Reported by Lingaraj Sahu
Bhubaneswar, Mar 30:
Shortage of firewood and earthen pots, coupled with water supply issues, has put a serious question mark over the availability of the famed abadha, the holy cuisine that is standard fare on religious and social occasions for thousands in Odisha, at the Lord Ananta Vasudeva temple here in the long run.
The famed abadha of the Lord is the most sought after holy meal in Odisha after Lord Jagannath’s abadha. On an avearage day, 3000 to 5000 devotees partake of the abadha at the temple everyday while the number swells many times over on special occasions like sankranti and religious festivals. The badia dalma and pachedi made at the temple are the special attraction of the Ananata Vasudeva abadha.
However, the long-term prospects of this service has come into question due to lack of firewood, water and the traditional clay pots needed to serve the abadha.
“We need 17, 500 litres of water for cooking alone. Then there is water required for drinking. But all that we get is 10000 litres of water in two tanks and in 30 drums near the kitchen for cooking. While PHD department supplies this water, they give us only 2-3 tanks of water in case of a power outage leading to acute shortage of drinking water,” said Managovinda Mahasupakar.
“We need 40-50 quintals of firewood a day to make abadha. It is getting tough to collect this huge quantity of firewood. Earlier, we used to get a smooth supply from Puri area and each seller used to stock 2-4 cart full of stock. Now, due to lack of pots and inconsistent supply, we need to stock 5-8 cartfulls. Also the rising prices of pots are affecting the devotees directly,” he added.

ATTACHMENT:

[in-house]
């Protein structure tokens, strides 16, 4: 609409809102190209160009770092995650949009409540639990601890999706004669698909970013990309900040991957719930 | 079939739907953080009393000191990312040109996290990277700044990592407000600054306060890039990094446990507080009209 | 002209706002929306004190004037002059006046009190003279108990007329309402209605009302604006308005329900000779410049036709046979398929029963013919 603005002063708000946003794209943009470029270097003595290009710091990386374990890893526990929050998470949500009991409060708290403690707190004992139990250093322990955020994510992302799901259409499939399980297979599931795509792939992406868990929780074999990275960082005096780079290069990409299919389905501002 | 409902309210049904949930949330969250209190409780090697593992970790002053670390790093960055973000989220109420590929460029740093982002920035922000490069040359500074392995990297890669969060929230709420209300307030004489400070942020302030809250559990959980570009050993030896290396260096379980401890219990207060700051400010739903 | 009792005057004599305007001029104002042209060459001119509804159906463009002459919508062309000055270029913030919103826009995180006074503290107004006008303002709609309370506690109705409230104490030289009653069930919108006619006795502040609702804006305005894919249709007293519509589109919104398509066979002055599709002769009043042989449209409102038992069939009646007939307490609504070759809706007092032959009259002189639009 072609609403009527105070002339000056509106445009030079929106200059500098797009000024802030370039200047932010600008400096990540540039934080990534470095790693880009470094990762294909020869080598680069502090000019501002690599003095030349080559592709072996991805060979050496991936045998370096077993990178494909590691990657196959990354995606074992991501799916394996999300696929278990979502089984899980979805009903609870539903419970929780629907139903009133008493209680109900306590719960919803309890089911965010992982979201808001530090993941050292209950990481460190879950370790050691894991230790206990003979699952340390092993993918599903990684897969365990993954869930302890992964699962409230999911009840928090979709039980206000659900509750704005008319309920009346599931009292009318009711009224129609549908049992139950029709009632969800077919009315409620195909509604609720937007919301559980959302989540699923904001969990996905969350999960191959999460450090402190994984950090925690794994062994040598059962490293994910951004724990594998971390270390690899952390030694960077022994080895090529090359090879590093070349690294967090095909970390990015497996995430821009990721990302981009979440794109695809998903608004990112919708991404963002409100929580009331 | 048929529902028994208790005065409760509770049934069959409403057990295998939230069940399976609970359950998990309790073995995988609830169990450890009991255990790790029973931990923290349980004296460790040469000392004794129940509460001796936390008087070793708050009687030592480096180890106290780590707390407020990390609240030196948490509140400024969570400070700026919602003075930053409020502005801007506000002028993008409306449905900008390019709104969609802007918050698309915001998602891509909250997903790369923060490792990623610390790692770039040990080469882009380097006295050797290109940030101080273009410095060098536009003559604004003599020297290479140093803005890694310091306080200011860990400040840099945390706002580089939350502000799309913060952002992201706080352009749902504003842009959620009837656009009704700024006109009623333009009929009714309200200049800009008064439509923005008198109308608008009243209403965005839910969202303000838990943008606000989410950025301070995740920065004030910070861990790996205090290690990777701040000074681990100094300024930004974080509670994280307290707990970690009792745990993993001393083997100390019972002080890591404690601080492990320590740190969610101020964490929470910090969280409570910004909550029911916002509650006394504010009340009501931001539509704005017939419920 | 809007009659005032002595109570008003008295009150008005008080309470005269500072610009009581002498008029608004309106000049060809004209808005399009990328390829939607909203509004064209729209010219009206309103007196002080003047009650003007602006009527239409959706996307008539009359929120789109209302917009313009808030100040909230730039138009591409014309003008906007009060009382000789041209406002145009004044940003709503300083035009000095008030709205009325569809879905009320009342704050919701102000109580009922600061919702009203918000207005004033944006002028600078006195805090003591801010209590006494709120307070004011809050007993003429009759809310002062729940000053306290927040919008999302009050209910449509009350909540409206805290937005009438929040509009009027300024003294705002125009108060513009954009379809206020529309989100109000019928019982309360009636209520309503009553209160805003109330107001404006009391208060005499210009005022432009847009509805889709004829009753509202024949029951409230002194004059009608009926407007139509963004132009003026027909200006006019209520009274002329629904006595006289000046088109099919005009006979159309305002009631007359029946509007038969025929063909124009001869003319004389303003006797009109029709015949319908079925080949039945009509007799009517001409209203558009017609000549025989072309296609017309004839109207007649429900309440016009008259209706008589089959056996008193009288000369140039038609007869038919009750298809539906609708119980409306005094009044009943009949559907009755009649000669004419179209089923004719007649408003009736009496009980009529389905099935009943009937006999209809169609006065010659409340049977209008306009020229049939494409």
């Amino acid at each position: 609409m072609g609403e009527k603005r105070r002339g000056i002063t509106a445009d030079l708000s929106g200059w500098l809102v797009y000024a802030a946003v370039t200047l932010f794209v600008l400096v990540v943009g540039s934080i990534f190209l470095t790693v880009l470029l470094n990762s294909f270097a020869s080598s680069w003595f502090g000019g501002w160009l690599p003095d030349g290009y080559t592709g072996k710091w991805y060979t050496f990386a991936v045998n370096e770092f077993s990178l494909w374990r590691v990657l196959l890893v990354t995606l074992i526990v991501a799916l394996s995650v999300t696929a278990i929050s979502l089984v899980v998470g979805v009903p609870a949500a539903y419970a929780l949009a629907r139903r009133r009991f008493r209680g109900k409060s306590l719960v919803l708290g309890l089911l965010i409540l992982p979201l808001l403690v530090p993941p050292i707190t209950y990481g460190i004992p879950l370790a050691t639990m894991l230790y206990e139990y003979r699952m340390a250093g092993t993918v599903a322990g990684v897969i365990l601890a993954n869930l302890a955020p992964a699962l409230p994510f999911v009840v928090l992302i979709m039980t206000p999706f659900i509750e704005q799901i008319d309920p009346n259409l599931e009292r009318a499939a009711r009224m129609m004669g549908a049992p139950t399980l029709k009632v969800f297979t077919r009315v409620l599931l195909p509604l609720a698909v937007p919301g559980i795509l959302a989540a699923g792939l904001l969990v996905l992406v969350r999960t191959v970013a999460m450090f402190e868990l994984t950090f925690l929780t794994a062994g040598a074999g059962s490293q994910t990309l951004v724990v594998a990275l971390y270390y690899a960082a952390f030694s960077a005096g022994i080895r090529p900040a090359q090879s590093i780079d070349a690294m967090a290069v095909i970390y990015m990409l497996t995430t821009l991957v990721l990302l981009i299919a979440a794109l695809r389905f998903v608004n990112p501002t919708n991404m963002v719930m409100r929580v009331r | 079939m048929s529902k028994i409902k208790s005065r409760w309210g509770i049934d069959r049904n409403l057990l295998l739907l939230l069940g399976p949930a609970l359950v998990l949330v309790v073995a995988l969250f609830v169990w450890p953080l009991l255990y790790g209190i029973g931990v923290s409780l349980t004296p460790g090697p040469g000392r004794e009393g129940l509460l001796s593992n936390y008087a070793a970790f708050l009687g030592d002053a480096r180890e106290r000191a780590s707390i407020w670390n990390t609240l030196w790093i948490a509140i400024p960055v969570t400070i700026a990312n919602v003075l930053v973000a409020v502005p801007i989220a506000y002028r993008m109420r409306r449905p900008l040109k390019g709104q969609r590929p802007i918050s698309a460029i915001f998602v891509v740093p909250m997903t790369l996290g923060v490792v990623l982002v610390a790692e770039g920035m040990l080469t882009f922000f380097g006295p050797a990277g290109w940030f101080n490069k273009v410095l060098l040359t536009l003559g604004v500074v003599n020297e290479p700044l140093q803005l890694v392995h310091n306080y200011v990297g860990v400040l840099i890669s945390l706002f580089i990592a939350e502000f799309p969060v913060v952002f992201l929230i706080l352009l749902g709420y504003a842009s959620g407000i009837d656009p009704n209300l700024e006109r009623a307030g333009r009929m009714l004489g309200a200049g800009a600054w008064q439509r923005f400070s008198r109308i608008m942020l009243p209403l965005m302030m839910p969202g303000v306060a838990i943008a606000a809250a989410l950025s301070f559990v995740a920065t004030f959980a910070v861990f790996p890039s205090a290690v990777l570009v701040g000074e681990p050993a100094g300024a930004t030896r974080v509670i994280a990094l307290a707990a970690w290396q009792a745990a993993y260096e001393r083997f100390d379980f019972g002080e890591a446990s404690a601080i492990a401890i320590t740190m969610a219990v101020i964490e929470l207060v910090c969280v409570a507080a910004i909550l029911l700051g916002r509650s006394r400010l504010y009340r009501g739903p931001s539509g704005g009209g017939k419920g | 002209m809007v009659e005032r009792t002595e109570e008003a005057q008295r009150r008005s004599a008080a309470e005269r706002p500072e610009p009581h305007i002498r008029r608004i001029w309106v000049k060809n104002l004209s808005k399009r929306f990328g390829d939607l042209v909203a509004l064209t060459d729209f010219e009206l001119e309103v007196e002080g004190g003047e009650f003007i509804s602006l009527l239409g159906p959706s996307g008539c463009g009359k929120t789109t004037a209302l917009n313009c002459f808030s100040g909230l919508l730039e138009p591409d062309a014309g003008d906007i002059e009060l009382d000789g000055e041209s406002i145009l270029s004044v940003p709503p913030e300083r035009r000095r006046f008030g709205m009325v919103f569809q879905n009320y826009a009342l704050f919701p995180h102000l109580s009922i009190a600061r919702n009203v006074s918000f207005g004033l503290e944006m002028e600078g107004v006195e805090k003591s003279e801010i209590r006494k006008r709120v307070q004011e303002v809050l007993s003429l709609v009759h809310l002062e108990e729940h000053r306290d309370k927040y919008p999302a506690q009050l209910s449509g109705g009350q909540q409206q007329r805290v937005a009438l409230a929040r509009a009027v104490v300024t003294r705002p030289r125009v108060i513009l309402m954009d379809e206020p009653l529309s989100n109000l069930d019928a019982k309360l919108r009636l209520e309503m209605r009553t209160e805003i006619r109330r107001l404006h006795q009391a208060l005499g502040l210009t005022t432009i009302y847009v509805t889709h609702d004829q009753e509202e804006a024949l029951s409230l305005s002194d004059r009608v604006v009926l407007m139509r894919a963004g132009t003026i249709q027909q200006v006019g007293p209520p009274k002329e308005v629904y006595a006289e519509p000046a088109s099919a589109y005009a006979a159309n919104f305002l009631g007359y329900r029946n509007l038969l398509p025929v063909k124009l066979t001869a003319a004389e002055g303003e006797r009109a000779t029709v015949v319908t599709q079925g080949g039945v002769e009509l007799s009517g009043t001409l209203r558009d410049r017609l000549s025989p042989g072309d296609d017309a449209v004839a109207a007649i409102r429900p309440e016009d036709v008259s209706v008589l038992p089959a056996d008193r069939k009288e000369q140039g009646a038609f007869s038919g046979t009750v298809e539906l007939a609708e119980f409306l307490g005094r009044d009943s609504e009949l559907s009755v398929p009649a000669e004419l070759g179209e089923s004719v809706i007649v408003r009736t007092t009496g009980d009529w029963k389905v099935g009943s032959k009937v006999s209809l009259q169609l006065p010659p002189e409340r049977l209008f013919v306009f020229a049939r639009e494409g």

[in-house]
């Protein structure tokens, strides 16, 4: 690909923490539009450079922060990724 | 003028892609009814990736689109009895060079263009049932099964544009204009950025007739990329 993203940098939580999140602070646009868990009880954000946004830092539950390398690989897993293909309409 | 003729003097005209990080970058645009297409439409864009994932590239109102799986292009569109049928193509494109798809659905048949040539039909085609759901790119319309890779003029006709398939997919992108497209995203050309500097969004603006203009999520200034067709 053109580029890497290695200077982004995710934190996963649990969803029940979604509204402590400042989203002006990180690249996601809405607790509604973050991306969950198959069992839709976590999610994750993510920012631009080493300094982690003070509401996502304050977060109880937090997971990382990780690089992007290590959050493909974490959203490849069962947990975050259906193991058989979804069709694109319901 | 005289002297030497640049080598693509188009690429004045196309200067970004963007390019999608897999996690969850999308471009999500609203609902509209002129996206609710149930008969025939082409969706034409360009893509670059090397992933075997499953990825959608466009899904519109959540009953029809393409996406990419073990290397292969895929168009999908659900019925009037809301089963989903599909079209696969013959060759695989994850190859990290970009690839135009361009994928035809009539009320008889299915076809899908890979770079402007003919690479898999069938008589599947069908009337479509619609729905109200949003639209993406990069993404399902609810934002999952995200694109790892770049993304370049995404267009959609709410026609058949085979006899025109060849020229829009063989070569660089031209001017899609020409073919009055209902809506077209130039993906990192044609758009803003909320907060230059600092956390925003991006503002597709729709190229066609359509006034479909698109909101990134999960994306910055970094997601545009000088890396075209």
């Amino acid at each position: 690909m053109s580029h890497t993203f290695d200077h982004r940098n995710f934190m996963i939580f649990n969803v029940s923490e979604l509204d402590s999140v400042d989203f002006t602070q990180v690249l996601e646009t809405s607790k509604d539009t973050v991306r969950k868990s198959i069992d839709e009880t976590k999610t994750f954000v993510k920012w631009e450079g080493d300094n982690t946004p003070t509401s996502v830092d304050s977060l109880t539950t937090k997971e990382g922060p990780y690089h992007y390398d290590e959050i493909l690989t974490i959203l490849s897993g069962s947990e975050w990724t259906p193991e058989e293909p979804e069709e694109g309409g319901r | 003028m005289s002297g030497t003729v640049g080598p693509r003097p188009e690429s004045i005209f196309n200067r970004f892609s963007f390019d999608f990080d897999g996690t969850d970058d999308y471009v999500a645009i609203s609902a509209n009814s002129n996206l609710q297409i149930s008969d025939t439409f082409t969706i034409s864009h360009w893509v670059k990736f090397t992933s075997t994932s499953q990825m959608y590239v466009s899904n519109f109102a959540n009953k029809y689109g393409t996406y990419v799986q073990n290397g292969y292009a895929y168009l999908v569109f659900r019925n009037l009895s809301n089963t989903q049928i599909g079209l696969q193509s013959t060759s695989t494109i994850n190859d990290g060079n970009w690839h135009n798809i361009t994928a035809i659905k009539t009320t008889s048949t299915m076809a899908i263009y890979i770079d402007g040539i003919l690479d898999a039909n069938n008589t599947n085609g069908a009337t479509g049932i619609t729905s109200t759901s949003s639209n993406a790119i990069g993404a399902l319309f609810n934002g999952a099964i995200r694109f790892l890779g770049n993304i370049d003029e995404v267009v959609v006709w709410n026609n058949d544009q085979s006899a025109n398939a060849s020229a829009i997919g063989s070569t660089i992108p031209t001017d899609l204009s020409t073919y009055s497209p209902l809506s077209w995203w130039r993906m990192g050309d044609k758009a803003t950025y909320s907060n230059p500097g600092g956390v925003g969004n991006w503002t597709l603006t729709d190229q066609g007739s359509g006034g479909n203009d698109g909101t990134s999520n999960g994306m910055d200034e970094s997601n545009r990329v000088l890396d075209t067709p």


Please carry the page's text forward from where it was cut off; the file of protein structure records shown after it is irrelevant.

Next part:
As it is, getting earthen pots in adequate numbers is becoming difficult by the day because of the construction activities on the land formerly used for extraction of earth for the making of kuduas (earthen pots).
It may be noted that almost 280 servitors from 127 families have been employed in this business. While almost 80 cooks from Brahman Sahi of Old town in the city are employed to prepare the dishes for the abadha, almost 200 helpers help these cooks in facilitation of water, cutting vegetables and transportation etc.
Abadha is prepared in a long thatched house with 16 rooms and 25 cookers and then sold via 22 stalls. Orders increase significantly during times of marriage ceremony, thread ceremony, shraddha and other such religious occasions.